The Serious Fraud Office's (SFO) case against Azlan was officiallyofit forecast became #14.1 million loss. closed last week, after it was revealed that no further investigation will be carried out.
After nine months of studying the accounts and inventory lists of the troubled distributor, as well as interviewing many of the individuals involved and apparently tracking down those that were no longer with the company, the Azlan file was declared closed (PC Dealer, 20 January). There was no conclusion and no explanation, except to say there was 'not sufficient evidence to prosecute'.
Was anyone in the industry surprised by this outcome? Not really, it seems. The general feeling was that the SFO's action was too little, too late. The intention to carry out an inquiry was only made known 12 months after the financial year ended 5 April 1997 - with which it was concerned - had closed.
Considering the amount of time that had lapsed between the actual events and the consequent investigation, and also the number of people involved who no longer worked at Azlan, it begs the question of whether the reasons why a #15 million profit forecast became a #14.1 million loss would ever become known.
As Steve Lockie, general manager of the networking division of Computer 2000, argued: 'Azlan policed itself very well and a lot of people left. Is it really in the public interest to pursue it at this point?'
Tony Wand, sales director of Datrontech, added: 'You never know with the SFO - it can be a funny old beast - but it does require pretty hard evidence to prosecute in these types of cases. It may well have been that the whole thing was down to genuine errors and no deliberate fraudulent activity ever took place.'
Others believe the evidence was all there, but just needed to be examined properly. Azlan had no choice but to fully co-operate with the investigation and would have had been forced to give the SFO unrestricted access to all the relevant information.
Commenting on the inquiry, Ross Jobber, analyst at Deutsche Morgan Grenfell, said: 'It is hard to bring cases against firms in this way. In the Microsoft case, for example, there was a lot of discussion about emails. I'm not sure electronic things are easy to retrieve.'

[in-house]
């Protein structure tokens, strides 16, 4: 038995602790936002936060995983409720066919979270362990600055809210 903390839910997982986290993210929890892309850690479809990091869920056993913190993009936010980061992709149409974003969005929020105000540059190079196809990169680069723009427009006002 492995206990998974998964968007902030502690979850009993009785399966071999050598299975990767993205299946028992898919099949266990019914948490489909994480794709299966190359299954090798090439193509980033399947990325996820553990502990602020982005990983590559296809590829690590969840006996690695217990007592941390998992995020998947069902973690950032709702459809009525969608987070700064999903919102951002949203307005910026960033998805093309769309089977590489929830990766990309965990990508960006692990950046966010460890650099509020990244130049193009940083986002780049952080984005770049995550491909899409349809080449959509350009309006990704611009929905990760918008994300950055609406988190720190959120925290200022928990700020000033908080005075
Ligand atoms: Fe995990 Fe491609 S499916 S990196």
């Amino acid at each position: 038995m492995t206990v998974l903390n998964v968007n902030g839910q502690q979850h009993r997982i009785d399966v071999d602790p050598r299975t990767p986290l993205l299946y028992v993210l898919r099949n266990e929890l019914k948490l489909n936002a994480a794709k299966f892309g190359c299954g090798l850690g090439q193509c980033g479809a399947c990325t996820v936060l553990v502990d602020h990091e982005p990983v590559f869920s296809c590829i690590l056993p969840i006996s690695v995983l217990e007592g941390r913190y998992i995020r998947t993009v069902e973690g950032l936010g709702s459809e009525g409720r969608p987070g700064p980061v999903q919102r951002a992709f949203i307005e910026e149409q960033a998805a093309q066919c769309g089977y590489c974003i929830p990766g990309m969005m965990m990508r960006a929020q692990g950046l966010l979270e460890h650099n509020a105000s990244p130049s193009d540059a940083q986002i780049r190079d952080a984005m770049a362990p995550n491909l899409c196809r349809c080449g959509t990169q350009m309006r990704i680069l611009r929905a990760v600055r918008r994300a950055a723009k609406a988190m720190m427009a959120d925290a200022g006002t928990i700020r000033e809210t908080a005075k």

Azlan itself stated that it was 'never concerned' about the investigation.
This seemed to have been reflected by its investors, when its share price picked up only slightly by two pence following the SFO's announcement on 15 January.
Julian Morse, financial analyst at Beeson Gregory, said: 'I don't think the rise has much to do with the announcement because the charges were levelled against old management. That said, the fact that there will be no fines imposed on the company and the SFO will no longer be camped in Azlan's offices, will aid investor confidence.'
There is a lack of clarity as to whether this decision rules out any action against certain individuals involved in the investigation. The SFO refused to be drawn on the matter stating again that nothing would happen unless further evidence was made known.
Although it is not impossible that this could happen, it does seem to be highly unlikely, according to Wand.
So what can be learnt from the whole episode and did the SFO achieve anything by opening its case against Azlan?
It certainly looks as if nothing was gained in the nine months in which the investigation was carried out, except to spend a fair penny of the tax payers' money and then drop the case without drawing any conclusions.
Surely the industry deserves more than this?
Also, Azlan is still suffering the repercussions of that year, but had already steadied the ship by the time the SFO intervened. So the investigation really had little effect on the way the business was conducted.
David Parker, director of channels for Nortel, agreed: 'It's been business as usual with Azlan since the investigation began. There has been zero effect on our long-term relationship.'
However, when the Azlan case was opened, vendors speculated that it would make distributors look at themselves more closely to make sure the same thing did not happen to them. There are also those who believe the entire episode was simply a warning from the SFO to the publicly-quoted IT companies to keep their houses in order.
At the time, Jobber pointed out that: 'Networking distributors became a dirty word in the City when the trouble with Azlan first started.' (PC Dealer, 22 April 1998).
In light of the investigation's closure, the management at Azlan will be glad to draw a veil over the episode, put it behind the firm and get on with making money.
Of course, the other side of the coin is that prospective purchasers may come out and declare their interest in the distributor now the SFO investigation is not hanging over it.
Whatever happens in the long run, Azlan has a lot to prove to the IT industry.
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